What is Venous Insufficiency?
The veins in our lower body are tasked with carrying our blood to our hearts. Our valves and veins stop the blood from flowing backward and pooling. When the veins and valves are not working properly, it is called venous insufficiency. The most common causes of venous insufficiency are varicose veins, deep vein thrombosis and spider veins.
What are the symptoms of venous insufficiency?
For varicose veins, the valves are often missing or not working correctly, causing blood and fluid to leak back through the damaged valves. The pressure can cause the veins to become inflamed, which can cause swelling and pain.
Symptoms of venous insufficiency include:
- Swelling in legs or ankles
- Pain that gets worse when you stand and gets better when you elevate your legs
- Leg cramps or charley horse
- Feeling of heaviness in your legs
- Itchy legs
- Weak legs
- Leg ulcers
Other symptoms can include varicose veins, restless leg syndrome, and brown-colored skin near the ankles.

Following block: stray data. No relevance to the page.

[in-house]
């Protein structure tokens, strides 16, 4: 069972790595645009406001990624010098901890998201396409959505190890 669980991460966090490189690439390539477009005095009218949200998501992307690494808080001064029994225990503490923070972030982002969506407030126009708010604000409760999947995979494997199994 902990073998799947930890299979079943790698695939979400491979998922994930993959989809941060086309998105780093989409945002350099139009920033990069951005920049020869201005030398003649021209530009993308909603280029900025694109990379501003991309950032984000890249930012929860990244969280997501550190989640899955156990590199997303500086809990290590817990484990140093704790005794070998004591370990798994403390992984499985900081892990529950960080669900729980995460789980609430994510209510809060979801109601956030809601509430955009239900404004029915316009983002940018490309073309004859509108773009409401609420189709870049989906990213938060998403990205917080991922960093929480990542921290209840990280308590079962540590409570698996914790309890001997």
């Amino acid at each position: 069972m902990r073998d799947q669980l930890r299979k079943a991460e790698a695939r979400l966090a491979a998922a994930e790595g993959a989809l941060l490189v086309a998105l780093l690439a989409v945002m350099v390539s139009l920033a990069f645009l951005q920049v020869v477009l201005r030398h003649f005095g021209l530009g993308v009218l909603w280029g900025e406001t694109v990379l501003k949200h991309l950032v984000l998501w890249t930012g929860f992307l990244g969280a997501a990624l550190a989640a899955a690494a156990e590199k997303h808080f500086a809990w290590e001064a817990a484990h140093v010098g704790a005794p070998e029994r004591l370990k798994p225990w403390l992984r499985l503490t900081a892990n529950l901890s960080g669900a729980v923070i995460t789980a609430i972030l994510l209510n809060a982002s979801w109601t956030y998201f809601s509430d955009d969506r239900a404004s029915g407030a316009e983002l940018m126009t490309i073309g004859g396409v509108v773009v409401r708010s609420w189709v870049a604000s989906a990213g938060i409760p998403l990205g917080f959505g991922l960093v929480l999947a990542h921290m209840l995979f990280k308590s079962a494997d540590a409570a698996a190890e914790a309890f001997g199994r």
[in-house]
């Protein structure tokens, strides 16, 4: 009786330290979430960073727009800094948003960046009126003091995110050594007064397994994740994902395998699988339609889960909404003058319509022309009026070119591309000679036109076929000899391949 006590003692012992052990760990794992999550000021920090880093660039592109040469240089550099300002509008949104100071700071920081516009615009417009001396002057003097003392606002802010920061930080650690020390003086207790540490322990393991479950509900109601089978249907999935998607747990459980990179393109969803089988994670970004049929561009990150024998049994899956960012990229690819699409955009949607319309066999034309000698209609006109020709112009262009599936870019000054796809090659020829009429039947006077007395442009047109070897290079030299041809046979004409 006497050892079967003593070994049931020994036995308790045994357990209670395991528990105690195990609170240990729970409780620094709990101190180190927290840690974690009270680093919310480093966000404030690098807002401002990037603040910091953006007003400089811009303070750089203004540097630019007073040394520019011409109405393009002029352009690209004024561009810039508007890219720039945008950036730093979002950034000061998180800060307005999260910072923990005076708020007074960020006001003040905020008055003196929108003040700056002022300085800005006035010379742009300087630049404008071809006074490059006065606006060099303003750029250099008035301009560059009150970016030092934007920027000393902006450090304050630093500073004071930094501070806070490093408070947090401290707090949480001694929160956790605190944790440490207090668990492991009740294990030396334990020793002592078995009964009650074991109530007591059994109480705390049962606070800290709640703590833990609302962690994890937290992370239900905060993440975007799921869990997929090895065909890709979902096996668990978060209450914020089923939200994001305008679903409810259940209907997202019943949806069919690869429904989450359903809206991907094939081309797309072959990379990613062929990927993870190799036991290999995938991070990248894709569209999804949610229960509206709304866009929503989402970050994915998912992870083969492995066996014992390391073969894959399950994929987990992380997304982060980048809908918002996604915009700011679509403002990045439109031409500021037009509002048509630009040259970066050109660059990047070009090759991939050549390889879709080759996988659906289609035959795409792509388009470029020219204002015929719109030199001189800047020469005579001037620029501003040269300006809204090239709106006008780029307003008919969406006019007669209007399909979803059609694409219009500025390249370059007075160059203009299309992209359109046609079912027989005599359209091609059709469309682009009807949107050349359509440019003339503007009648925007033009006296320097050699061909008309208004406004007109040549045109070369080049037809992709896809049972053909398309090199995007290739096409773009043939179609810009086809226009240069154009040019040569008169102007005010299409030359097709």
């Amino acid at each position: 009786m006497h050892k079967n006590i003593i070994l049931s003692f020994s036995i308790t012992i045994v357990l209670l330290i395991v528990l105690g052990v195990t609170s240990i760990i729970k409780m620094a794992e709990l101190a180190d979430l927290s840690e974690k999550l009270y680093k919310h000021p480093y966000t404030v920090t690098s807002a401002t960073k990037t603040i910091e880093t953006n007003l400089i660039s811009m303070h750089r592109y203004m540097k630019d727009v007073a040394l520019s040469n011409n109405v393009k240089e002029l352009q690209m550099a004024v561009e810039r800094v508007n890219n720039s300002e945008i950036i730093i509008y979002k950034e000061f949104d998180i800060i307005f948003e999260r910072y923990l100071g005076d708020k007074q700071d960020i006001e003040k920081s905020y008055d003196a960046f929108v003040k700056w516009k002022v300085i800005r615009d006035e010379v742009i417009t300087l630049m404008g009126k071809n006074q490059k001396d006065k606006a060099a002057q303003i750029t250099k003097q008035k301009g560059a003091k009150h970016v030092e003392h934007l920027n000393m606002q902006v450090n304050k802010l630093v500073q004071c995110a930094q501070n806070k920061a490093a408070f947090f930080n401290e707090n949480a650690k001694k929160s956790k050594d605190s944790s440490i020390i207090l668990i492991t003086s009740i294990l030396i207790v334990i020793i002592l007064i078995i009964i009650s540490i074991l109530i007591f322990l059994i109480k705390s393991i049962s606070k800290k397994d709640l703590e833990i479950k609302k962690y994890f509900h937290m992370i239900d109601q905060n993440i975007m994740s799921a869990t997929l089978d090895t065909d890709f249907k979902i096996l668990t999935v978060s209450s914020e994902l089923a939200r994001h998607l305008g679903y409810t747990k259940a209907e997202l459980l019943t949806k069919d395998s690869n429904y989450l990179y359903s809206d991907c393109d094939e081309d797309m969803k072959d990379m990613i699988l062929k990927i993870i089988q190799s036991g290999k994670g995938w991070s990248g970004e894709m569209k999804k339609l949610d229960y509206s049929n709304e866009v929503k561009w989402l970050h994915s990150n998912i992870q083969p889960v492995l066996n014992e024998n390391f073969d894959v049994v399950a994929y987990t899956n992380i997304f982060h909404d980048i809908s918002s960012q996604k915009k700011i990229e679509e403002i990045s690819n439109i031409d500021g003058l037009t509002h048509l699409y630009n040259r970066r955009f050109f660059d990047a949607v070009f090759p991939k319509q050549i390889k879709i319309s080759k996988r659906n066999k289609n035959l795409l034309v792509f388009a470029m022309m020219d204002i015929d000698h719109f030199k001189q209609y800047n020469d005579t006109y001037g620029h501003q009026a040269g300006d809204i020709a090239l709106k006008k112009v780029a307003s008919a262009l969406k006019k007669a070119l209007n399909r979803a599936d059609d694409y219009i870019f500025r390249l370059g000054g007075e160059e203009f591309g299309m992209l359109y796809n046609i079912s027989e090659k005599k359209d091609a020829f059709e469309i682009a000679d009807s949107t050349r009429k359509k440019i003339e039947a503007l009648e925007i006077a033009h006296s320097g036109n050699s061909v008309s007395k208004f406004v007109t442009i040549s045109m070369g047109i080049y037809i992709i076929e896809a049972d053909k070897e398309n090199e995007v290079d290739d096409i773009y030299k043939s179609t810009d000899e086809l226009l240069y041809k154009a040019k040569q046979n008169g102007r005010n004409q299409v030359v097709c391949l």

How is venous insufficiency diagnosed?
Venous insufficiency requires a medical diagnosis from a vascular surgeon. In addition to asking questions about your medical history and current and former symptoms, your physician will often perform a physical exam. A vascular surgeon may also use a special ultrasound on the lower body called a Duplex ultrasound, which examines the way blood flows through your arteries and veins, to confirm a venous insufficiency diagnosis.
How is venous insufficiency treated?
Once venous insufficiency has been diagnosed, medical management treatment options include compression stockings, elevations, and pneumatic pumps. Treatment therapy options can include endovenous laser treatment, stab phlebectomy and sclerotherapy of spider/reticular veins. Endovenous laser treatment is a minimally invasive treatment option in which a small optic fiber is inserted in order to heat and close abnormal veins. The body is then able to re-reroute blood flow through normal, healthy veins.
Treatment for venous insufficiency is often covered by insurance. At Ochsner, we also provide low-cost sclerotherapy, injecting a solution directly into the vein, for patients whose insurance does not cover it.
As with most vascular and cardiovascular health conditions, adopting healthy lifestyle habits like eating well, exercising regularly, and maintaining a healthy weight can help prevent complications from venous insufficiency.
Editors note: This article was originally published on Nov 6, 2019.
Ochsner Vascular and Endovascular Surgeons are Nationally Recognized. Make an appointment with our team today.